What You Need to Know about Massage Therapy Career
One of the most frequent comments massage therapists make about their occupation is “I feel fortunate to have found work I love.” They feel this way because a career in massage therapy allows them to help people in a meaningful way with a high degree of personal contact. Massage therapy provides an opportunity to express very positive values about caring and well-being in their work in a way that is both personally and professionally rewarding. Here is What You Need to Know about Massage Therapy Career.
Massage Therapy Growing as a Career Opportunity
As massage therapy has become increasingly important in the health and wellness professions, the number of massage therapists has risen dramatically. AMTA estimates that the number of massage therapists in the United States, including students, is between 300,000 and 340,000.
There are currently more than 350 accredited massage therapy institutions in the United Stated, with a total of more than 700 campuses accredited. Many institutions have multiple campuses. Training programs in massage therapy generally require a high school diploma, though postsecondary education is useful. Previous studies in broad subjects such as science (especially anatomy and physiology), business and humanities are helpful.
Variations on Massage Therapy Career
There is no such thing as a standard massage therapy practice. One of the reasons individuals choose this profession is because of the flexibility it offers in terms of work hours, independence, and choice of practice locations and types.
Massage therapists can work full time or part-time. It is important to note that due to the physical demands of massage, full time is defined as 17 or more hours of actual massage per week. Massage therapists spend additional time on things like scheduling, billing, housekeeping and marketing, to name a few. Income levels for massage therapists vary by region of the country, experience and type of practice. For more information on the massage therapy profession, check out AMTA’s Industry Fact Sheet.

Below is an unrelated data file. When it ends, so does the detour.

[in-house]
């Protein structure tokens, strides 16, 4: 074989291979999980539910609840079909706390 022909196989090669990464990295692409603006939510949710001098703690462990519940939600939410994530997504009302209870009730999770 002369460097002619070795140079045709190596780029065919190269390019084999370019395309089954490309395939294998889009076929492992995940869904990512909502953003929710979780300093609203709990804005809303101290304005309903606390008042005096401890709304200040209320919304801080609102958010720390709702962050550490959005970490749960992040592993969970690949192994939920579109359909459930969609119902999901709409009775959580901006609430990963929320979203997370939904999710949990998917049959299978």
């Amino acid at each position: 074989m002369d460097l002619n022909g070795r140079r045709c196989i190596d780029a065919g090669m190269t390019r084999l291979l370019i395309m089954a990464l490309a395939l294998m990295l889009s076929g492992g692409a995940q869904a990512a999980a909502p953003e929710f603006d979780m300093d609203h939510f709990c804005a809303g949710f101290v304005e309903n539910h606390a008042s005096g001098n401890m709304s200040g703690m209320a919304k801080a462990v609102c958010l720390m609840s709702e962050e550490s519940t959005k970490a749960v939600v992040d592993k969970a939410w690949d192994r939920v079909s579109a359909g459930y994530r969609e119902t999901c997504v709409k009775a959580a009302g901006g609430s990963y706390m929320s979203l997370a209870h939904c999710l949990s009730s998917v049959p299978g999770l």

Settings in Which Massage Therapists Practice
Massage therapists practice in a variety of settings and locations and in a variety of contractual arrangements. While massage therapists work in a variety of work environments, sole practitioners account for the largest percentage of practicing therapists (69 percent). Forty-eight percent work at least part of their time at a client’s home, 27 percent in a health care setting, 25 percent in a spa setting and 17 percent at a client’s workplace.
The Path to a Career in Massage Therapy
Pursuing a career in massage therapy often involves three steps:
1. Complete a training program at a massage therapy school that will qualify you to practice in the location you choose.
2. Upon graduation, meet the requirements of your state or municipality (such as obtaining a license or other credential, if you practice in an area where massage therapy is regulated). This will most likely require passing an exam, the most common being the Massage & Bodywork Licensing Exam (MBLEx) or an exam administered by the National Certification Board for Therapeutic Massage & Bodywork.
3. Become nationally certified by the National Certification Board for Therapeutic Massage & Bodywork. Certification is required in many states and in others provides massage therapists with a credential beyond the entry-level exam required to practice. To find a school or program near you, see a listing of AMTA Massage Schools. Become an AMTA student membership to receive benefits and make the most of your time in school.
Accreditation of Schools and Programs
Accreditation of a school or program by the United States Department of Education (USDE) ensures the education provided meets an accepted level of quality training. Several accrediting bodies offer voluntary accreditation of massage programs and/or schools including the Commission on Massage Therapy Accreditation (COMTA), the National Accrediting Commission of Cosmetology Arts and Sciences (NACCAS), the Accrediting Commission of Career Schools and Colleges of Technology (ACCSCT), and the Accrediting Bureau of Health Education Schools (ABHES).
Massage Laws and Regulations
Most states currently regulate massage and several others are moving toward statewide regulation/licensing. Most states require a minimum number of hours of training, passing an exam to demonstrate competency (for instance, passing the MBLEx or the NCE), and continuing education to practice. The MBLEx is administered by the Federation of State Massage Therapy Boards.
Certification by the National Certification Board for Therapeutic Massage and Bodywork (NCBTMB) is an indication that a massage therapist has attained a particular professional credential. Regulatory bodies in many states accept a passing grade on the National Certification Exam (NCE) as a minimal requirement before a massage therapist is allowed to legally practice. In other states, it provides massage therapists with a credential beyond the entry-level exam required to practice.
Are you ready to take your dreams to the next level? Read What You Need to Know about Massage Therapy Career to learn more about how Hapiland can help you turn your passion for helping others into a rewarding career as a massage therapist. (Source: blog.mtti.org)